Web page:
Are we imposing same way of thinking to everyone?
Everything started from a conversation with a friend who one day during lunch told me “How stupid and limited Siri is. I ask her a question, and she gave me an answer. And it is so boring that I stopped using her for searching stuff. I use her only for weather and other shortcuts.”
“Why would you say so? Technology came a long way nowadays. You have the entire world in a metal container” I told him.
“Yes, but it’s not the same rabbit hole when you search for something yourself. For example, I was searching for what happened in Japan with the Fukushima nuclear explosion. And then Google gave me an entire page of results based on that, and somewhere on the 4th or 5th row, there was a title about how a kid built his own atomic reactor an brought it to school. Apparently, there was this kid, David Charles Hahn sometimes called the Radioactive Boy Scout or the Nuclear Boy Scout, who in 1994, at age 17, attempted to build a homemade breeder reactor. Hahn conducted his experiments in secret in a backyard shed at his mother’s house in Commerce Township, Michigan. And it was interesting to read about that, but if I asked Siri, she would have told me only about Fukushima nuclear disaster” said Jimmy.
And this lead me to the thought — if we are headed into this era or “best answer possible to your question” or “the era of efficiency and optimisation”, who is going to make us ask more questions? If technology is becoming part of our lives that can’t be easily replaced, shouldn’t it raise more questions than offer solutions?
Do we need the best answer or more questions?
The problem I see is that we are going into a direction where personalised environment is very good at answering the questions we have but not at suggesting related questions or problems that are out of our sight. Chances are that if you ask the same question as my friend did,“ What happened at Fukushima?” to all assitants (Google, Alexa, Siri) you will get the same answer, no matter of who you are or where you are from. But in the case of my friend, when he was doing his search, he found that story about the boy who built at a nuclear reactor at home.
Computers are useless. They can only give you answers — Pablo Picasso
We are heading to a period of our times were Google and Siri will try to give you the best answer to your question.Now, there are tasks and questions to which you need a pretty straightforward answer (for example, what’s the weather or my agenda). But what I am talking about is a broader thought process.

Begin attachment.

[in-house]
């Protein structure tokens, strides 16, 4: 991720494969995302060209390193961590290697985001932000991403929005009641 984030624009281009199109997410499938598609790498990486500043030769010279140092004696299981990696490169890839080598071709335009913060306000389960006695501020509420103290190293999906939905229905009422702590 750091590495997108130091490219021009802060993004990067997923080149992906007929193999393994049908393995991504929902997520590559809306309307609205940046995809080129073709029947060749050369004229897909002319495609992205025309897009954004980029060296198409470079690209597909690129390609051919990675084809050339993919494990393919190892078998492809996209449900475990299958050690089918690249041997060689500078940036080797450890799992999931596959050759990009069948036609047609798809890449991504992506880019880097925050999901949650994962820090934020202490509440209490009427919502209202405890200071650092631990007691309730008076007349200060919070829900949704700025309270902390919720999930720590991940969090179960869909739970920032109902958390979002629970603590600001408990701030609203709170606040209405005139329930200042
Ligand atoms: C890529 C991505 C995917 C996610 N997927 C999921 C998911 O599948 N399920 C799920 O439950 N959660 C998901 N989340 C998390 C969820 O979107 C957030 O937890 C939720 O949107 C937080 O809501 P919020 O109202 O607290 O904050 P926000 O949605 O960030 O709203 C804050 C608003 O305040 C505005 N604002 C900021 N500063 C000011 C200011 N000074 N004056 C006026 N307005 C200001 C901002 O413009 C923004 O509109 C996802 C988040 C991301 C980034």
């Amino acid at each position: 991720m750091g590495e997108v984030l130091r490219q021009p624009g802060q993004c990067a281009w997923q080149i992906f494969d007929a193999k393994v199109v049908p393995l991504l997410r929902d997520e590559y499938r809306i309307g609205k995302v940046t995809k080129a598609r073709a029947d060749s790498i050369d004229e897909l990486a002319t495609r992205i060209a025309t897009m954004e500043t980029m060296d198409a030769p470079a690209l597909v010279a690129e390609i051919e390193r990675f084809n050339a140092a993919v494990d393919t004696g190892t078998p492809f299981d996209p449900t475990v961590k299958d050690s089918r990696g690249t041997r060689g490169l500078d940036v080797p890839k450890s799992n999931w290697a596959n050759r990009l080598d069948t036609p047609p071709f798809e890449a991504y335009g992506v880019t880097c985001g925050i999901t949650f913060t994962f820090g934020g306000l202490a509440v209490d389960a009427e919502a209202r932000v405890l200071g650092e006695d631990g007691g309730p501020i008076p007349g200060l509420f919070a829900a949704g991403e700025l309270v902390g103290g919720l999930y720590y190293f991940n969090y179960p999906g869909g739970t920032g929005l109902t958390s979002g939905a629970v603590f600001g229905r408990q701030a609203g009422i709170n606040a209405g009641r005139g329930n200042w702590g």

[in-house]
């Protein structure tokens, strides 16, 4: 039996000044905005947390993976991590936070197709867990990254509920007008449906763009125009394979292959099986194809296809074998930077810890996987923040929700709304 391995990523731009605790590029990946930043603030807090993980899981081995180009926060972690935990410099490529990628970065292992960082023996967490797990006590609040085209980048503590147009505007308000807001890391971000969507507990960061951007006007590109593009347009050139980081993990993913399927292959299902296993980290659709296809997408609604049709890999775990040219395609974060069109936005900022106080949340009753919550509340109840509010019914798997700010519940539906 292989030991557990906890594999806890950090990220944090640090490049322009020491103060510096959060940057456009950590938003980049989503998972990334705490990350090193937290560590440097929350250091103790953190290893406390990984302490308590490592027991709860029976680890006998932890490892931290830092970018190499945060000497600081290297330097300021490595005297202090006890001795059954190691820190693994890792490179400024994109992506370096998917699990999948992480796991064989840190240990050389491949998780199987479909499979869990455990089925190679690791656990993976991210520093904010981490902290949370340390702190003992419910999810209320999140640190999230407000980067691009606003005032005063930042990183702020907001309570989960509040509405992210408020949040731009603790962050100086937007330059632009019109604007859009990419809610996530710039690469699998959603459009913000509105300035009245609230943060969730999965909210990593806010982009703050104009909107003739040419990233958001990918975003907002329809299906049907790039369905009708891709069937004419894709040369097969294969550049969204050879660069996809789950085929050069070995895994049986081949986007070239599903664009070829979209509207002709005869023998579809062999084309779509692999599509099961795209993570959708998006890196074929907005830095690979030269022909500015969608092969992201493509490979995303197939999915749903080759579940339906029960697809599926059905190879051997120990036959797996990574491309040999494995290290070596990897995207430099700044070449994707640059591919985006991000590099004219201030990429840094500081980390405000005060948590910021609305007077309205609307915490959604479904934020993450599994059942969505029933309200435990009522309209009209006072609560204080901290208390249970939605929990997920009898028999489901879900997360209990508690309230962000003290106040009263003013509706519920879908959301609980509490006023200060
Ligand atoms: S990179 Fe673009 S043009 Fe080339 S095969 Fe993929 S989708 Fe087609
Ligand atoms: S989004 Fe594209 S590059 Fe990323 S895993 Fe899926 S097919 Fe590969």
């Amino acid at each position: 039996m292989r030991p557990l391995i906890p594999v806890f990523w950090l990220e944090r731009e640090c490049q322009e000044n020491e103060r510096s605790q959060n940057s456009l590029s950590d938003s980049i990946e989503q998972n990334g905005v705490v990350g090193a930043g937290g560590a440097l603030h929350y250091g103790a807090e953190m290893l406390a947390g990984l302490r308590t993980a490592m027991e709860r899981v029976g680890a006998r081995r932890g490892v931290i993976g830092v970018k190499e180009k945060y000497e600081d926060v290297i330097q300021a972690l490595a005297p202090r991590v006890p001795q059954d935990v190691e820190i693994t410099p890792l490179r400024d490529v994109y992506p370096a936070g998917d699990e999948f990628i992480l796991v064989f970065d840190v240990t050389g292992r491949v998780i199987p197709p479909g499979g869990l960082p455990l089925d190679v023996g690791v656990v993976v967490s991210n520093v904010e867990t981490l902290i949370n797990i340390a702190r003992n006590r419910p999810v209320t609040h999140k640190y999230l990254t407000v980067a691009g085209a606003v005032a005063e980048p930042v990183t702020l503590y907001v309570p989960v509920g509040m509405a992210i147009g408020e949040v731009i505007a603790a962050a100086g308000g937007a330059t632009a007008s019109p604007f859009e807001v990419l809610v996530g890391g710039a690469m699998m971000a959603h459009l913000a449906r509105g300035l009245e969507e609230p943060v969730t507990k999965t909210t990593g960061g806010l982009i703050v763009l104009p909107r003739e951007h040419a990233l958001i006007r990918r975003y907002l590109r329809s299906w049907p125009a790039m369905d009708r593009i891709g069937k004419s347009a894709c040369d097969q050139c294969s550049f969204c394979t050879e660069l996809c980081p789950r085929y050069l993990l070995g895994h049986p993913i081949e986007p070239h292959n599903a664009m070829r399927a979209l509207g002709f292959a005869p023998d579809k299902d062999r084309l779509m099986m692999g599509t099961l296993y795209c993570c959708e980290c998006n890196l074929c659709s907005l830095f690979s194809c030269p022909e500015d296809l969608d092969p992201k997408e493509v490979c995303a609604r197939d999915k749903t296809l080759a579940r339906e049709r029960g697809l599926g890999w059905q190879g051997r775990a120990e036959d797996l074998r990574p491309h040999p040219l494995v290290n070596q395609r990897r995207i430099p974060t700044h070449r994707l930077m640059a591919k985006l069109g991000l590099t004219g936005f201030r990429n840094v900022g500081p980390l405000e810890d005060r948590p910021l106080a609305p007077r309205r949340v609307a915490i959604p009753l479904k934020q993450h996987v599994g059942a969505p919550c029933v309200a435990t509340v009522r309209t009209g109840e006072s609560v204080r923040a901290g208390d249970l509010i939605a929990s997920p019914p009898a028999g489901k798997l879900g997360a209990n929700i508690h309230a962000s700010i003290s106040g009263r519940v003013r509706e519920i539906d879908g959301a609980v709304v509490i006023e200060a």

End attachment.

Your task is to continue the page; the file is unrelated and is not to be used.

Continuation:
Are we imposing people to think the same way?
Do we impose a certain way of thinking to people who don’t have time to consider? We are continually trying to make lives more comfortable, but we forget that the hard parts are a crucial element of being human. That’s what keeps us growing.
For example, if you ask a random person what a real friend is, he will tell you his own opinion. And most of his answer will be made of knowledge that he experienced during life. Then if you ask your parents, they will tell you, probably something similar but also different because of their age, period they lived in an other circumstances. And again, the answer will most likely be based on their own experience — which again is different. And the same process goes from person to person. So there is no real one way of answering a question.
And if you ever read a Socratic Dialogue by Plato, you know how deep you can go only from asking a simple question such as “Who is a real friend?”. And the beauty of those dialogues is that you explore no only the good parts, in our case of a good friend, but also the bad parts which tend to form the overall opinion about a subject.
But Google and Alexa have only one way of answering. And the only thing that changes about them is the personalisation of the algorithm and speed. So who are the people who decide what should I see or get as an answer? If we ask certain types of questions, shouldn’t we be suggested more questions to think of or search for?
The filter bubble tends to dramatically amplify confirmation bias — in a way, it’s designed to. Consuming information that conforms to our ideas of the world is easy and pleasurable; consuming information that challenges us to think in new ways or question our assumptions is frustrating and difficult — Eli Pariser
We constantly pretend our perception of the present day will not seem ludicrous in retrospect, simply because there doesn’t appear to be any other option. Yet there is another option, and the option is this: We must start from the premise that — in all likelihood — we are already wrong. And not wrong in the sense that we are coming to the wrong solutions, because most of our conclusions are reasoned and coherent. The problem is with the questions themselves — Chuck Klosterman, But What If We’re Wrong?
Life is not always about optimisation
What’s also interesting to me is that we tend to think that optimising things (best route, faster trains and flights, etc) is a logical answer to all of our problems. And with that in mind we should rememeber that everything we design and build, almost all the time leads people to take the same action and the same thought process, and the question is — is that a good or bad thing?